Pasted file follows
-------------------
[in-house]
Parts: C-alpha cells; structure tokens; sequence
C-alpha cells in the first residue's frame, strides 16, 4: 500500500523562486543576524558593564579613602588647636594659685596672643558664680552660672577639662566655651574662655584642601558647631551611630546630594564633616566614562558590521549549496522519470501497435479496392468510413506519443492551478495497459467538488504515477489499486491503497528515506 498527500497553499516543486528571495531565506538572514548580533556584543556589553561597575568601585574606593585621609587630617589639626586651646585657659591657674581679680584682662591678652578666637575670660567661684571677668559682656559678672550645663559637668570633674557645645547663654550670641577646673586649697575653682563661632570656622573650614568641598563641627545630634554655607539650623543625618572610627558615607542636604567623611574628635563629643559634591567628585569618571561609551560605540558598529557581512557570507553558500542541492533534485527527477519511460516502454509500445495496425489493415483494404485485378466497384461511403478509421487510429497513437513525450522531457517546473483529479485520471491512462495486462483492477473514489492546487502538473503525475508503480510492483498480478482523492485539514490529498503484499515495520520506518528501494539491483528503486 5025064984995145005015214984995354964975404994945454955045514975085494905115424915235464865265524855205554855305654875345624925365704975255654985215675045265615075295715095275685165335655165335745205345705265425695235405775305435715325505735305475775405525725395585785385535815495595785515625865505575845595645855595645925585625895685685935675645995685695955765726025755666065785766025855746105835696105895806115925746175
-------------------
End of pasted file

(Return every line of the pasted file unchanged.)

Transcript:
[in-house]
Parts: C-alpha cells; structure tokens; sequence
C-alpha cells in the first residue's frame, strides 16, 4: 500500500523562486543576524558593564579613602588647636594659685596672643558664680552660672577639662566655651574662655584642601558647631551611630546630594564633616566614562558590521549549496522519470501497435479496392468510413506519443492551478495497459467538488504515477489499486491503497528515506 498527500497553499516543486528571495531565506538572514548580533556584543556589553561597575568601585574606593585621609587630617589639626586651646585657659591657674581679680584682662591678652578666637575670660567661684571677668559682656559678672550645663559637668570633674557645645547663654550670641577646673586649697575653682563661632570656622573650614568641598563641627545630634554655607539650623543625618572610627558615607542636604567623611574628635563629643559634591567628585569618571561609551560605540558598529557581512557570507553558500542541492533534485527527477519511460516502454509500445495496425489493415483494404485485378466497384461511403478509421487510429497513437513525450522531457517546473483529479485520471491512462495486462483492477473514489492546487502538473503525475508503480510492483498480478482523492485539514490529498503484499515495520520506518528501494539491483528503486 5025064984995145005015214984995354964975404994945454955045514975085494905115424915235464865265524855205554855305654875345624925365704975255654985215675045265615075295715095275685165335655165335745205345705265425695235405775305435715325505735305475775405525725395585785385535815495595785515625865505575845595645855595645925585625895685685935675645995685695955765726025755666065785766025855746105835696105895806115925746175